Stop! Just because that jar of honey in your cupboard looks like gold sugar doesn’t mean it has gone bad. Crystalized honey isn’t spoiled and is actually quite common among most types and brands. Continue reading
There is a type of pool for everyone, every space and every purpose. Thanks to advances in construction and more available materials, traditional in-ground pools can take on about any look. Whether you opt to DIY with an above-ground kit or hire a pool company to install an inground style, safety is key.
Unfortunately, this hub of fun family activity can be deadly if left unchecked and unguarded. That’s why it’s important for every owner to educate himself or herself about water safety and maintain a safe pool environment. Furthermore, owners need to ensure family, friends, neighbors, and guests not only know, but follow, pool rules.
According to the American Red Cross, there are a few rules that apply to every pool owner. Continue reading
Generally, the best time to prune most trees is when they’re leafless in winter. But as you know, with each rule of thumb, there are exceptions.
Read on to learn more about spring tree pruning.
You see a flower pot, I see a bean pot.
Cast iron cookware is often misunderstood in it’s purpose and misused in application. It is intimidating in weight, care and maintenance vs the much lighter off the shelf and into the dishwasher stainless and stickfree options. The truth is, cast iron is very versatile will outlive most owners with just nominal care, but it needs to maintain it’s seasoning, that layer of oil that keeps the surface smooth and protected. Without it, food burns, sticks and builds up and the inevitable begins-rust.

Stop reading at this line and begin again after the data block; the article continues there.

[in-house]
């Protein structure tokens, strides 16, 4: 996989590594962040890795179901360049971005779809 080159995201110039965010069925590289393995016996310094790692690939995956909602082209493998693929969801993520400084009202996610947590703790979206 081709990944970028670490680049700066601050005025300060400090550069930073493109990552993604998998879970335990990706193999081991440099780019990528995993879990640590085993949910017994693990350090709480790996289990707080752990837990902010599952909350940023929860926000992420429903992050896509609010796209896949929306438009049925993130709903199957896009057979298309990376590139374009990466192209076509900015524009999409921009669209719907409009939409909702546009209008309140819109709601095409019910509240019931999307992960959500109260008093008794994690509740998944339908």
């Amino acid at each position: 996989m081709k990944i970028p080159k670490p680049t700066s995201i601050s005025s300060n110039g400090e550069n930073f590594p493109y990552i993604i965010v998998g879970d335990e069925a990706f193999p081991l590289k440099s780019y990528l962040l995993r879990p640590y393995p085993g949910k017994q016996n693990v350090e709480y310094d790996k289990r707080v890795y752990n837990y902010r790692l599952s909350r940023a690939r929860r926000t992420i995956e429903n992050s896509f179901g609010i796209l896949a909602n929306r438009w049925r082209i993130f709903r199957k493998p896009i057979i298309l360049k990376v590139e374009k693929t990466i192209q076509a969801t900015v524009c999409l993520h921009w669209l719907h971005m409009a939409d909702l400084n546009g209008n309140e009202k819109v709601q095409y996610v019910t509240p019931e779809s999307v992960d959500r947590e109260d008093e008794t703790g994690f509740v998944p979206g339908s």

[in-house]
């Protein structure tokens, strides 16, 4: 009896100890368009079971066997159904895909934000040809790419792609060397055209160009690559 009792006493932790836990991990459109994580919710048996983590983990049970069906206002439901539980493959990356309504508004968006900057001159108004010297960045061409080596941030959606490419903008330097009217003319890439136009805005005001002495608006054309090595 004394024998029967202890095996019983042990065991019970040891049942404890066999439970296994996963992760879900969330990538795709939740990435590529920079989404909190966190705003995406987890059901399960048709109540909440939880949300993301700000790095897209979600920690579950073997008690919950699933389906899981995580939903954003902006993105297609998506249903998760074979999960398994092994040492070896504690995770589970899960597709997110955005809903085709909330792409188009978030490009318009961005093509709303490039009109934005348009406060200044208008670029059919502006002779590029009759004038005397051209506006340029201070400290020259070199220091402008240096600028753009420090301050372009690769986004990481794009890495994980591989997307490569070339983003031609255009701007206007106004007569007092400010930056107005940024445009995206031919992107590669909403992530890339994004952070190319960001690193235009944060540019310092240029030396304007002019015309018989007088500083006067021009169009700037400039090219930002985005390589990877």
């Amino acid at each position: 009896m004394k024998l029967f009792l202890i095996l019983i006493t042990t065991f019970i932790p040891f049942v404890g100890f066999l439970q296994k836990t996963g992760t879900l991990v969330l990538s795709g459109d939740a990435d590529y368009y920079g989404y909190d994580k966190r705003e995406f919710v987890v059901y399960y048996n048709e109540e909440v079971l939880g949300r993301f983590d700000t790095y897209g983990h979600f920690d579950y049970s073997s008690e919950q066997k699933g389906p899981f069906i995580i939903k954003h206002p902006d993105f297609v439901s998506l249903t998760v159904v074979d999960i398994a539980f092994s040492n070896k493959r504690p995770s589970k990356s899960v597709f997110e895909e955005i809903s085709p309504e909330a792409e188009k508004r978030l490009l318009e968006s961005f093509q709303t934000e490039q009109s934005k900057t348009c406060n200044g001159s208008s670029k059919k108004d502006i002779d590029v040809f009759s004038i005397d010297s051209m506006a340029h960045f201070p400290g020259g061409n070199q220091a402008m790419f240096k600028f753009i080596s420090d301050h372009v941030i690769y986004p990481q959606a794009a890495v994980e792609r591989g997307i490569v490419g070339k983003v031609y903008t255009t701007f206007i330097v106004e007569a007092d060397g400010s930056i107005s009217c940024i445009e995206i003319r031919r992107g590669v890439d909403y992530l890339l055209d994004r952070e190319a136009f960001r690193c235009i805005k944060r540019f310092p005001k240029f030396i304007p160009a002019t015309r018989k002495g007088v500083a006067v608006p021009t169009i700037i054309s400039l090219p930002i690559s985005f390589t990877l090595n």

I won’t blind you with science, there are a lot of methods to restore rusted, flea market, discarded, scrap pile cast iron. Soaking in vinegar, treating with molasses, exposure to extreme heat and lye. The method I’ll cover here, using electrolysis is a simple method that isn’t labor intensive yet very effective. Continue reading
Fall Garden Preparation
So the last of the tomato plants have withered, the pole beans have quit sprouting and you’ve carried the final pumpin out for carving. No, you don’t just walk away and bid adieu until spring. Whether you a rural homesteader or a suburban green thumb, there is still work to be done my friend! The bonus is that, depending on your location, you won’t have to be working in oppressive heat. The fall will bring the cool mornings and bug free late afternoons where you can enjoy your time prepping the ground for the next spring’s seeds. And preparation is everything for your garden. It can mean the difference between an abundent and healty harvest and the blighted jungle of a mess in your neighbor’s backyard. Here we leave a few tips and methods for you to optimize next year’s harvest.